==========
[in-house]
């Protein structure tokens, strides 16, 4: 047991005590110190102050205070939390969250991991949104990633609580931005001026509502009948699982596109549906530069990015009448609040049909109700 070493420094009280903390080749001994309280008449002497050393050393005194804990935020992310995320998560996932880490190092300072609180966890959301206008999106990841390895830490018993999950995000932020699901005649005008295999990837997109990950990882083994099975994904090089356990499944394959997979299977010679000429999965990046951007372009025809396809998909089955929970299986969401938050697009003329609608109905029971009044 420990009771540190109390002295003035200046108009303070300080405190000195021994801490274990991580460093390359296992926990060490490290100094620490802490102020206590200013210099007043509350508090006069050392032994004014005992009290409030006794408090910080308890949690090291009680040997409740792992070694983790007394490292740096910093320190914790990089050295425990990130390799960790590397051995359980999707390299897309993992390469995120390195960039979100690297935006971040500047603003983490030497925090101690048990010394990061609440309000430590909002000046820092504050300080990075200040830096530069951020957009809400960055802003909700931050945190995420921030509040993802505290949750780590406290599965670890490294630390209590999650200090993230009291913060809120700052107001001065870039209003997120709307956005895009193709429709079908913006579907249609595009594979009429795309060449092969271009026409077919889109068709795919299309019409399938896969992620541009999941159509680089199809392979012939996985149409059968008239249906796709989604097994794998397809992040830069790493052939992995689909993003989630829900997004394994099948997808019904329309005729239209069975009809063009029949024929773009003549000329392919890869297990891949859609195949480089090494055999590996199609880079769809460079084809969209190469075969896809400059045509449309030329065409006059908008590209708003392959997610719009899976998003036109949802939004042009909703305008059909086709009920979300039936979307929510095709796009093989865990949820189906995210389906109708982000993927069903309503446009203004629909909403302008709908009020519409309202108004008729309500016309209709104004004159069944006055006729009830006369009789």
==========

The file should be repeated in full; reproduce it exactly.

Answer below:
[in-house]
């Protein structure tokens, strides 16, 4: 047991005590110190102050205070939390969250991991949104990633609580931005001026509502009948699982596109549906530069990015009448609040049909109700 070493420094009280903390080749001994309280008449002497050393050393005194804990935020992310995320998560996932880490190092300072609180966890959301206008999106990841390895830490018993999950995000932020699901005649005008295999990837997109990950990882083994099975994904090089356990499944394959997979299977010679000429999965990046951007372009025809396809998909089955929970299986969401938050697009003329609608109905029971009044 420990009771540190109390002295003035200046108009303070300080405190000195021994801490274990991580460093390359296992926990060490490290100094620490802490102020206590200013210099007043509350508090006069050392032994004014005992009290409030006794408090910080308890949690090291009680040997409740792992070694983790007394490292740096910093320190914790990089050295425990990130390799960790590397051995359980999707390299897309993992390469995120390195960039979100690297935006971040500047603003983490030497925090101690048990010394990061609440309000430590909002000046820092504050300080990075200040830096530069951020957009809400960055802003909700931050945190995420921030509040993802505290949750780590406290599965670890490294630390209590999650200090993230009291913060809120700052107001001065870039209003997120709307956005895009193709429709079908913006579907249609595009594979009429795309060449092969271009026409077919889109068709795919299309019409399938896969992620541009999941159509680089199809392979012939996985149409059968008239249906796709989604097994794998397809992040830069790493052939992995689909993003989630829900997004394994099948997808019904329309005729239209069975009809063009029949024929773009003549000329392919890869297990891949859609195949480089090494055999590996199609880079769809460079084809969209190469075969896809400059045509449309030329065409006059908008590209708003392959997610719009899976998003036109949802939004042009909703305008059909086709009920979300039936979307929510095709796009093989865990949820189906995210389906109708982000993927069903309503446009203004629909909403302008709908009020519409309202108004008729309500016309209709104004004159069944006055006729009830006369009789």